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Harness v. Hosemann

United States District Court, S.D. Mississippi, Northern Division

February 13, 2019

ROY HARNESS, ET AL. PLAINTIFFS
v.
DELBERT HOSEMANN, SECRETARY OF STATE OF MISSISSIPPI DEFENDANT DENNIS HOPKINS, ET AL. PLAINTIFFS
v.
DELBERT HOSEMANN, SECRETARY OF STATE OF MISSISSIPPI DEFENDANT

          ORDER

          Daniel P. Jordan III CHIEF UNITED STATES DISTRICT JUDGE

         This consolidated action to restore the voting rights of convicted felons is before the Court on the Hopkins Plaintiffs' motion for class certification under Federal Rule of Civil Procedure 23 [44]. Defendant Secretary of State Delbert Hosemann acknowledges that Plaintiffs meet all of Rule 23's stated requirements but argues that certification is unnecessary and therefore opposes it. Because Plaintiffs satisfy the plain text of Rule 23, the Court finds that the motion for class certification should be granted but the description of the class should be modified.

         I. Facts and Procedural History The Hopkins Plaintiffs seek class certification to challenge two sections of the Mississippi Constitution--sections 241 and 253. Under section 241, individuals who have been “convicted of murder, rape, bribery, theft, arson, obtaining money or goods under false pretense, perjury, forgery, embezzlement[, ] or bigamy” are ineligible to vote. And section 253 allows the legislature to restore an individual's suffrage by “a two-thirds vote of both houses, of all members elected.”

         Plaintiffs say the lifetime voting ban violates the Eighth Amendment's prohibition of cruel and unusual punishment and the Fourteenth Amendment, which only permits states to temporarily “abridge” an individual's right to vote based on participation in a crime. Compl. [1] (filed in 3:18-CV-188-DPJ-FKB) at 4-5. They also contend that the mechanism to restore voting rights violates the Equal Protection Clause of the Fourteenth Amendment and the First Amendment. Id. at 5.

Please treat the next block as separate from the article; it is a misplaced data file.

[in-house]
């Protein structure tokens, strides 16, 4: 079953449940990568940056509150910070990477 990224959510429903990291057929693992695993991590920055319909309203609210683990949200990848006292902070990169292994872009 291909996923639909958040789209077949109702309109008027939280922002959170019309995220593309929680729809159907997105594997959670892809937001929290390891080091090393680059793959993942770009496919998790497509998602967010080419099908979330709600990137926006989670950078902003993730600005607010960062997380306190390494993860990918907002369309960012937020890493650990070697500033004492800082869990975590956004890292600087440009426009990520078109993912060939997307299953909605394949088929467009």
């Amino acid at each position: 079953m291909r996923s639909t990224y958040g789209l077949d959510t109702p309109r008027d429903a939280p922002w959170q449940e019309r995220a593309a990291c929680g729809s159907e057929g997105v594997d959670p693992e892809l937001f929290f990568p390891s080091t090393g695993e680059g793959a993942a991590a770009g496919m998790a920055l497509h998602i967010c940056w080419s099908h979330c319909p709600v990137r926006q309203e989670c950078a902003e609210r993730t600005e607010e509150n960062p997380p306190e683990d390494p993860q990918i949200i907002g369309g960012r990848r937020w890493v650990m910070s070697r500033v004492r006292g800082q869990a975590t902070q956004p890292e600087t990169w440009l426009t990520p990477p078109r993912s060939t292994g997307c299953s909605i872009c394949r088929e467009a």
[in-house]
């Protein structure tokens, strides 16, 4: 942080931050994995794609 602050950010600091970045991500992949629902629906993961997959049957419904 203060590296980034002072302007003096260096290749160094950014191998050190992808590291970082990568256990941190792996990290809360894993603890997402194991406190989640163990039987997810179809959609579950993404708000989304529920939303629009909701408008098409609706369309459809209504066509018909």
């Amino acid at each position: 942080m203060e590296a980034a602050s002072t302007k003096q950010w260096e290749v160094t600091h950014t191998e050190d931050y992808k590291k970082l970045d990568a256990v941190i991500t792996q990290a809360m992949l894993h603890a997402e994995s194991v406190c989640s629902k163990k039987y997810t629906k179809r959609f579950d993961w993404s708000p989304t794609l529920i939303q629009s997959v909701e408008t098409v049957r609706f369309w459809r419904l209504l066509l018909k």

As relief, Plaintiffs generally seek (1) class-wide declarations that sections 241 and 253 are unconstitutional; (2) class-wide injunctions effectuating those declarations; (3) an order requiring the Secretary of State to provide notice to all class members and otherwise educate the public regarding the restored rights; and (4) reasonable costs and attorney's fees. Id. at 43-45.

         In the present motion, Plaintiffs seek to certify a class they now define as including:

Any person who (a) is or becomes disenfranchised under Mississippi state law by reason of a conviction of a crime that the Secretary of State contends is disenfranchising under Section 241 of the Mississippi Constitution, Miss. Code § 23-15-11 and/or Miss. Code § 23-15-19, and (b) has completed the term of incarceration, supervised release, parole and/or probation for each such conviction.

Pls.' Mem. [45] at 11.

         II. Analysis

         Class certification is a two-step process. First, Rule 23 provides four prerequisites to class certification: (1) numerosity; (2) commonality; (3) typicality; and (4) adequacy of representation. Fed.R.Civ.P. 23(a); see Ibe v. Jones, 836 F.3d 516, 528 (5th Cir. 2016). Although Hosemann says Plaintiffs' claims are substantively meritless, he agrees Plaintiffs have satisfied these four procedural criteria.

         Second, “[a] class action may be maintained” if “the party opposing the class has acted or refused to act on grounds that apply generally to the class, so that final injunctive relief or corresponding declaratory relief is appropriate respecting the class as a whole.” Fed.R.Civ.P. 23(b)(2). Again, Hosemann preserves his merits-based opposition to Plaintiffs' claims but acknowledges that they “dovetail with Rule 23(b)(2)'s expressed requirements.” Def.'s Mem. [50] at 8.

         Accordingly, there is effectively no dispute Plaintiffs' motion satisfies all technical requirements for class certification under Rule 23. Nevertheless, Hosemann asks the Court to deny class certification because it is unnecessary. Alternatively, Hosemann urges the Court to re-define the class if it is certified. The balance of this Order will separately examine the suggested necessity requirement and the class definition.

         A. Necessity

         Hosemann reasons that because success on Plaintiffs' constitutional claims “will simultaneously benefit” the proposed class, class certification “lacks utility” and should be denied. Def.'s Mem. [50] at 8. His ...


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